Picciolini created Free Radicals Project, a disengagement platform that aids individuals, families, and communities in exiting radicalization.  Picciolini has also recently started to work with Removery, a company that specializes in tattoo removal. 

Removery has 35 separate locations across 31 cities throughout the United States, one of which is located just off Elliston Place in Nashville. Removery offers free tattoo removals for former hate group members through their INK-nitiative program. INK-nitiative offers their free services not only to those with hateful or racist tattoos but also to former gang members, human trafficking and domestic abuse survivors, and those who are previously or currently incarcerated. 

Emma Shaybani, the Director of Marketing for Removery, describes INK-nitiative as a way to give back to local communities. 

“It helps people to become reintegrated into their community, be more productive, and be accepted into the community. It allows them to help other people to not make the same mistakes as them – which helps to break the cycle. INK-nitiative helps people to reflect more on the beliefs that they have today as opposed to the beliefs that they used to hold.” 

To be accepted into the INK-nitiative, one must fill out an application, have an advocate provide a recommendation and go through an interview with a representative of Removery. Once accepted into the program,  every removal appointment is free of charge. Typically, full tattoo removal requires five-10 appointments.

Sign-in station at Tempest Tattoo Studio in Dickson, Tenn. Tempest is one local studio that provides tattoo coverups. (Photo: Matt Bastin)
Sign-in station at Tempest Tattoo Studio in Dickson, Tenn. Tempest is one local studio that provides tattoo coverups. (Photo: Matt Bastin)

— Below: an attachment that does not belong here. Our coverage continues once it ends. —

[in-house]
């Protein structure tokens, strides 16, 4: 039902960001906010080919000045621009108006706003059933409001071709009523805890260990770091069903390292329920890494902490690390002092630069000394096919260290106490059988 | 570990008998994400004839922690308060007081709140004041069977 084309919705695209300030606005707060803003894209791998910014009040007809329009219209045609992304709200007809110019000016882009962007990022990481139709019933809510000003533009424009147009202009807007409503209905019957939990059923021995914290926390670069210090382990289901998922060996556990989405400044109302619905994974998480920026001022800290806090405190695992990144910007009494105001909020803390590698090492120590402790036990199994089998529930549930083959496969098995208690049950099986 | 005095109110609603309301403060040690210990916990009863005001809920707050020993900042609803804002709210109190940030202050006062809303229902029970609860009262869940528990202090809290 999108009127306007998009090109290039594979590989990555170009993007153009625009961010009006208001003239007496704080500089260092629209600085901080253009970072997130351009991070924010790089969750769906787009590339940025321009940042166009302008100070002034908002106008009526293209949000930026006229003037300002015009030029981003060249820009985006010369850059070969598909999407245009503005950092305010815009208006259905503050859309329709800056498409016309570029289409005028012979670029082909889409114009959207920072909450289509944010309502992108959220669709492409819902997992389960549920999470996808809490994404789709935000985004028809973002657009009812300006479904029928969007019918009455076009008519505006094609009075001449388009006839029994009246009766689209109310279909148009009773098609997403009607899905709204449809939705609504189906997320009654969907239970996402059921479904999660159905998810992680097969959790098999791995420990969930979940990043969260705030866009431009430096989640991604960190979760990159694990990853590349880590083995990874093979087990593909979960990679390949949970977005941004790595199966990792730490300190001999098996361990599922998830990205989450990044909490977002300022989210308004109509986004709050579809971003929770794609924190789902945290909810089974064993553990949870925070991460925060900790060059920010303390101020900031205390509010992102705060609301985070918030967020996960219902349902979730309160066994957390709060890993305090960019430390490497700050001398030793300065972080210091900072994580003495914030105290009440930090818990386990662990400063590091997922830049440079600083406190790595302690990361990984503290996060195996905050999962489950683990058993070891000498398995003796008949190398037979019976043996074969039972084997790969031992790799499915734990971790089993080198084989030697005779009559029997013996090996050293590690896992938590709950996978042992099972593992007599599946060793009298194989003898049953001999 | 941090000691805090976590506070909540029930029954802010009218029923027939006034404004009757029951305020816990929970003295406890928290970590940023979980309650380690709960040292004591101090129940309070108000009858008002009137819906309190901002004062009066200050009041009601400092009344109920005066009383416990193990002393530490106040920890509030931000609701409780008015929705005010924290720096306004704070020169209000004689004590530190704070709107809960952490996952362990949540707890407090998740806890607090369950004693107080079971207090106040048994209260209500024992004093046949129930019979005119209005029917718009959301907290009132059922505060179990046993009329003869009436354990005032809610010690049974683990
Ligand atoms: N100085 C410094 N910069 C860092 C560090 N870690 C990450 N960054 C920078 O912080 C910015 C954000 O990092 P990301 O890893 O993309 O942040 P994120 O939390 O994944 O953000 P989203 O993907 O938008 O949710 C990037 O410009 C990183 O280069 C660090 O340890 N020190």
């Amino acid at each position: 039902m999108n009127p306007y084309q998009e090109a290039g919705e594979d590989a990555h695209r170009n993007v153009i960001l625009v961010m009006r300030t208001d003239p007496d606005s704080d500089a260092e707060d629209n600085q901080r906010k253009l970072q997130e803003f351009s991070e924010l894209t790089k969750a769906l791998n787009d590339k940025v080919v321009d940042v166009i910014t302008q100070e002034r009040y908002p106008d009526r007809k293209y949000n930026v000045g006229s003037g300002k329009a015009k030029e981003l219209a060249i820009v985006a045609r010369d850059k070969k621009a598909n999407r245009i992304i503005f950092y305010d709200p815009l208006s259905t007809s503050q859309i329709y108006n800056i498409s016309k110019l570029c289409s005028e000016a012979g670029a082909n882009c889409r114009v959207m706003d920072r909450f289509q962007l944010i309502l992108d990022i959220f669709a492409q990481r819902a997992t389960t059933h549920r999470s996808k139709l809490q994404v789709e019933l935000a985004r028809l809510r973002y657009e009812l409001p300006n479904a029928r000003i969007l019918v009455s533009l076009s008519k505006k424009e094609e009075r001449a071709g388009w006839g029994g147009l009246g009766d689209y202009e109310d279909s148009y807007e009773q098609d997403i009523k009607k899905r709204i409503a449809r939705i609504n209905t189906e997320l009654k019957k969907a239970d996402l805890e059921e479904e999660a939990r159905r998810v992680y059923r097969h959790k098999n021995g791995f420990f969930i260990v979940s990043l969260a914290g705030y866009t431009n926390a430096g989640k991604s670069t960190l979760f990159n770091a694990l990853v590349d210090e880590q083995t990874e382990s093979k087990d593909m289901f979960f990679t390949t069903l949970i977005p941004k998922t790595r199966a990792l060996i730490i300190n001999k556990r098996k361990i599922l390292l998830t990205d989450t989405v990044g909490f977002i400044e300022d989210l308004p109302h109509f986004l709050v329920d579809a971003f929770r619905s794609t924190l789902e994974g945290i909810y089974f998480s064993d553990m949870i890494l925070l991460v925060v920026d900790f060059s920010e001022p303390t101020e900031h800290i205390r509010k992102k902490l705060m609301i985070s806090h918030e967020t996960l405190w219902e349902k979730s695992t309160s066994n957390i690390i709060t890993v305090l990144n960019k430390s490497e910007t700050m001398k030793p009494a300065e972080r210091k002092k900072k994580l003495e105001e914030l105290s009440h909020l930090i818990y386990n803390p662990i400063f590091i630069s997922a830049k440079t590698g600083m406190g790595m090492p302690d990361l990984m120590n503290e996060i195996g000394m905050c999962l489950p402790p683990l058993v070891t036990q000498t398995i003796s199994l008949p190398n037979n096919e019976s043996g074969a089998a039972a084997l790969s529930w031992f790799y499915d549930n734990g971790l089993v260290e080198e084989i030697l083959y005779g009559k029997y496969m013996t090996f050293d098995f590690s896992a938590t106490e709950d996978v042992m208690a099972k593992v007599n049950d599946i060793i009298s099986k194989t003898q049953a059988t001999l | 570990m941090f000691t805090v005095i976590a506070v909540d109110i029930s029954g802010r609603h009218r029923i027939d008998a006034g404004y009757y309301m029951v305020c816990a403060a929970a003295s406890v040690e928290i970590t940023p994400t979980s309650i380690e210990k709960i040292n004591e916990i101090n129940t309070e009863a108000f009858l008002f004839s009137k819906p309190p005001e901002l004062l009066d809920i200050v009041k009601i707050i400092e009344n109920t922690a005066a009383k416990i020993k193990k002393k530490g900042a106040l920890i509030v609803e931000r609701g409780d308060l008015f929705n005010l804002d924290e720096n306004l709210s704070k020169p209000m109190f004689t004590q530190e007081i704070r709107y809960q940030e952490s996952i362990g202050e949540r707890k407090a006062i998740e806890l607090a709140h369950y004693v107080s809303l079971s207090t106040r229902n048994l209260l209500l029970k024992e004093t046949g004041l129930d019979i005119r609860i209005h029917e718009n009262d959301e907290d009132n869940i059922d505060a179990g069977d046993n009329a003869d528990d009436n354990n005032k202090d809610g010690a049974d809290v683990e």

But it isn’t just Removery that offers free removals on hate tattoos. Some local tattoo artists have put out calls that they will cover up existing hate tattoos, free of charge. The only condition? Just tell them your story, and why you’ve decided to take the major step in getting your hate tattoo covered up. Some artists may also ask for a small donation to a cause that fights against hate and racism. One local artist, who asked to remain anonymous, spoke about his reasons for offering this oftentimes life-changing service. 

“I mean, everybody deserves a second chance. I know others may disagree, but I believe some who had to serve time might not have had a choice in the matter of getting one of these tattoos,” said the man. “The only answer is love and forgiveness. In a human way, I feel like hate only breeds more hate, and if somebody is willing to change their outward appearance to match their inside then I’m all for it.” 

Picciolini echoes those words with his own experiences: 

“People say ‘well, you should be reminded of you were.’ There is nothing inside of me that doesn’t remind me, every day, of who I was,” he said. “I’ll never forget the pain I caused people. That’s something I’ve been dealing with for over 20 years while trying to help other people to navigate through that same process.

“We need to learn to address the damage that we’ve caused instead of disengaging from it and running as fast as we can. It’s our responsibility, having created that harm, that we repair it.”